I'm not going to be much help here. As I said about another of Mr. Musk's companies:
...Although it is smack dab in our Energy/Policy/Alt wheelhouse we have very few posts on Tesla.*some of the names I was referring to: Mr. Musk, Daimler, Steve Jurvetson, a cast of thousands
On a personal level I didn't have much interest in government subsidized $100K playthings.
On the other hand, as an investment the stock always seemed to be in stronger hands* than the battery companies or other fashion-forward issues, poo-pooing it didn't seem like good advice for our readers.
So I didn't post much on TSLA....
19x seems a bit rich but, the stock is in reasonably strong hands, Mr. Musk owning 31.9% (pre-) and Draper Fisher Jurvetson another26.3%.SolarCity (SCTY) Corp., the solar power provider led by billionaire Elon Musk, is betting prospects for clean energy and Musk’s name will help it garner a valuation 19 times the price of peers in an initial public offering.The IPO, scheduled for today, would value the San Mateo, California-based company at about $1 billion, or about 8 times sales in the 12 months through September. That compares with an average price-to-sales multiple of about 0.4 for publicly traded companies such as Real Goods Solar Inc. and First Solar Inc. SolarCity is pushing ahead with its offering after completing the most equipment installations in California, the U.S.’s biggest solar-power market.
While Musk may be aiming to replicate the performance of his Tesla Motors Co. (TSLA), which has doubled since its 2010 IPO, SolarCity is contending with a market that has pummeled public solar stocks and a pending U.S. government inquiry into its accounting practices that may raise costs. Still, while the valuation SolarCity seeks may be “excessive,” the company has established itself in a business that’s poised to grow, said Debra Fiakas, managing member of New York-based Crystal Equity Research LLC.
“SolarCity competes in the integration and installation market with a lot of mom-and-pops, and that makes them incredibly powerful, because they don’t face any large competitors,” Fiakas said in a phone interview. “They’re a new-age utility of sorts. They represent the distributed utility that we’ve started to talk about.”...MORE
Here's the SCTY filing page at EDGAR
Here's the Nov. 27 version of the S-1 (222 page PDF)
And then there's the cover of the offering document, I've never seen anything quite like it:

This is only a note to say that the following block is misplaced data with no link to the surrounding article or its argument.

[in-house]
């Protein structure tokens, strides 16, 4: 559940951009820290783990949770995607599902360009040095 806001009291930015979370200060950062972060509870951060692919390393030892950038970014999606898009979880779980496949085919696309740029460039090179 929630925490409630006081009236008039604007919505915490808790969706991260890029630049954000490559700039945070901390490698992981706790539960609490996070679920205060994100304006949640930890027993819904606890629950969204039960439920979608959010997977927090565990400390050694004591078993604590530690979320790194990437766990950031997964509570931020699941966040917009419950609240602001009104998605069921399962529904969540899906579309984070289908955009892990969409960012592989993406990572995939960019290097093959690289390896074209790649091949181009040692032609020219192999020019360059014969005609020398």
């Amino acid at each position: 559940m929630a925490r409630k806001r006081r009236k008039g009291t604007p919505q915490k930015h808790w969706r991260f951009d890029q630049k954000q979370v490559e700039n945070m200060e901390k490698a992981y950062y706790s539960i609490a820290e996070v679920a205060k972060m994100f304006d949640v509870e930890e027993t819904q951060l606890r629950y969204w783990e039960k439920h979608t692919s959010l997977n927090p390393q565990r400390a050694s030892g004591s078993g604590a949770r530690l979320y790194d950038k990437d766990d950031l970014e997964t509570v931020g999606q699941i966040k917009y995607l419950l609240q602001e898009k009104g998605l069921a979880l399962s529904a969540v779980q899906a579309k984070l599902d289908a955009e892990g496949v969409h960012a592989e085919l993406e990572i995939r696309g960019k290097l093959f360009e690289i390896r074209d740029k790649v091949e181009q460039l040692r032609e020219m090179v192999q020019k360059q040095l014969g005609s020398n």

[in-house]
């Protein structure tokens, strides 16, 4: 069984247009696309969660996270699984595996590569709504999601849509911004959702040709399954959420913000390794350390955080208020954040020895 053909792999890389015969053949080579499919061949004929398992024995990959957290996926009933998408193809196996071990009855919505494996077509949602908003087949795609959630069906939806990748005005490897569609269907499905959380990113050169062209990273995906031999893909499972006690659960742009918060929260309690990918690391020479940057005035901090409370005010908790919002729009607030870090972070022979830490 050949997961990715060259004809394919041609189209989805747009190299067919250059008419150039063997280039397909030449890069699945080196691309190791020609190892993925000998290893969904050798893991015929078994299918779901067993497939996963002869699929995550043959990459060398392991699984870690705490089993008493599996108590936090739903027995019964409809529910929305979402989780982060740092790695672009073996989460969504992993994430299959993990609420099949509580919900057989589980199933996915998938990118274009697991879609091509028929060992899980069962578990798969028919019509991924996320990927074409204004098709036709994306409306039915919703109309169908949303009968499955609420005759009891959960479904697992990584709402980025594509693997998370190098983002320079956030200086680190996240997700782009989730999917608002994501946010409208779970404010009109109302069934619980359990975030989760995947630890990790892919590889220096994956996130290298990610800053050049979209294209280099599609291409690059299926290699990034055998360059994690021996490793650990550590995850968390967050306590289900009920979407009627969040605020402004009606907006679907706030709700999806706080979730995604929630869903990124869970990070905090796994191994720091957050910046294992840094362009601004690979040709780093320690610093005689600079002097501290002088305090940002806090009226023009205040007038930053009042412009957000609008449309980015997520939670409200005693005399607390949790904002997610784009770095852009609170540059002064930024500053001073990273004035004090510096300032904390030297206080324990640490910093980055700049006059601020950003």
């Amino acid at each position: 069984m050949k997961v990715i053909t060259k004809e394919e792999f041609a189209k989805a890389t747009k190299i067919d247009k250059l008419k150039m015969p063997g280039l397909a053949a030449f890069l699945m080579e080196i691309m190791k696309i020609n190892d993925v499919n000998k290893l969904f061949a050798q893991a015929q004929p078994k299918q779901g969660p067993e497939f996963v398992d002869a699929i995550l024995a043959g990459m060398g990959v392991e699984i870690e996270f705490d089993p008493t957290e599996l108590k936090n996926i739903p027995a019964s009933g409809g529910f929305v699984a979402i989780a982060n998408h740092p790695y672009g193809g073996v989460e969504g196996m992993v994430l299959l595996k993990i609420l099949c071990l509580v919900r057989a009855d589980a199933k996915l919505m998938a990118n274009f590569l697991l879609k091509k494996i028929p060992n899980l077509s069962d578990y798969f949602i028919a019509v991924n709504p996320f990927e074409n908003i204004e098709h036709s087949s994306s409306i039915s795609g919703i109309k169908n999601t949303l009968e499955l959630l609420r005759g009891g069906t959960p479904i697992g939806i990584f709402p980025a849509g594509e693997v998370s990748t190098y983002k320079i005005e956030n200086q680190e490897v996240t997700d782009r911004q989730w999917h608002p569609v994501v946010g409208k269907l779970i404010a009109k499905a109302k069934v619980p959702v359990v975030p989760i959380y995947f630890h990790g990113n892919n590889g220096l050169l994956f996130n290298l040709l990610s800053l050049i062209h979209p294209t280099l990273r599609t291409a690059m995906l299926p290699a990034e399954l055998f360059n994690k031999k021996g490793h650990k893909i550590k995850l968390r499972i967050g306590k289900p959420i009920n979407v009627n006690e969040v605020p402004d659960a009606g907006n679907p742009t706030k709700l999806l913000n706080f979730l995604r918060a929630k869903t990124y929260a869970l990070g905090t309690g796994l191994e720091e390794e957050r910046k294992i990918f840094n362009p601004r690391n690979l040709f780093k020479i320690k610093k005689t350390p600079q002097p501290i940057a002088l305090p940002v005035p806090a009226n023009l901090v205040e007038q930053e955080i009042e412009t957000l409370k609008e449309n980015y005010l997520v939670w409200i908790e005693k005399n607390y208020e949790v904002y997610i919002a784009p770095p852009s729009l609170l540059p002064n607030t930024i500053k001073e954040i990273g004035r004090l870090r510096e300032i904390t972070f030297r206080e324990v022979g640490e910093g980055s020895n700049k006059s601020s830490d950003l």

This free writing prospectus relates only to the initial public offering of common stock of SolarCity Corporation and should be read together with the preliminary prospectus dated November 27, 2012 related to this offering (the “Preliminary Prospectus”), included in Amendment No. 1 to the Registration Statement on Form S-1 (File No. 333-184317) (the “Registration Statement”) relating to these securities. On December 7, 2012, SolarCity filed Amendment No. 3 to the Registration Statement (“Amendment No. 3”), which may be accessed through the following link:The following information is set forth in Amendment No. 3 and updates the information contained in the Preliminary Prospectus. References to “SolarCity,” “we,” “us” and “our” are used in the manner described in the Preliminary Prospectus.Intent to Purchase Shares in our IPO by the Chairman of our BoardElon Musk, the chairman of our board, has indicated his intent to purchase $15.0 million of our common stock in this offering from the underwriters at the initial public offering price.Increase in Reserved Share ProgramWe have requested that the underwriters reserve for sale, at the initial public offering price, up to 1,000,000 shares of our common stock being offered for sale (or approximately 10% of the shares offered in the offering) to certain business associates, friends and family of our executive officers and board of directors through a reserved share program. Previously we had requested that the underwriters reserve 7% of the shares offered in the offering under this program. Participants in the reserved share program will be subject to 180 day lock-up restrictions.Update on U.S. Treasury Grant ApplicationsWe and our fund investors claim U.S. Treasury grants in amounts based on the fair market value of our solar energy systems. Although we have obtained independent appraisals to support the fair market values we report for claiming U.S. Treasury grants, the U.S. Treasury Department can review these fair market values.On December 5, 2012, the U.S. Treasury Department notified one of our investment funds that it has established new guidelines for residential solar energy systems placed in service in California and Arizona on or after October 1, 2012. The new guidelines communicated are $6.00 per watt in California and $5.00 per watt in Arizona. Prior to this change, we had been reimbursed at $6.87 per watt in California and $6.20 per watt in Arizona. As a result of this updated guidance, we will be obligated to contribute additional solar energy systems to this investment fund so that the fund investors will recover a shortfall of approximately $200,000 and if other investment funds are similarly notified we may be required to true-up those funds.The U.S. Treasury Department’s determination relates to grant applications under the Section 1603 grant program. We do not expect to submit grant applications related to that program after the first quarter of 2013.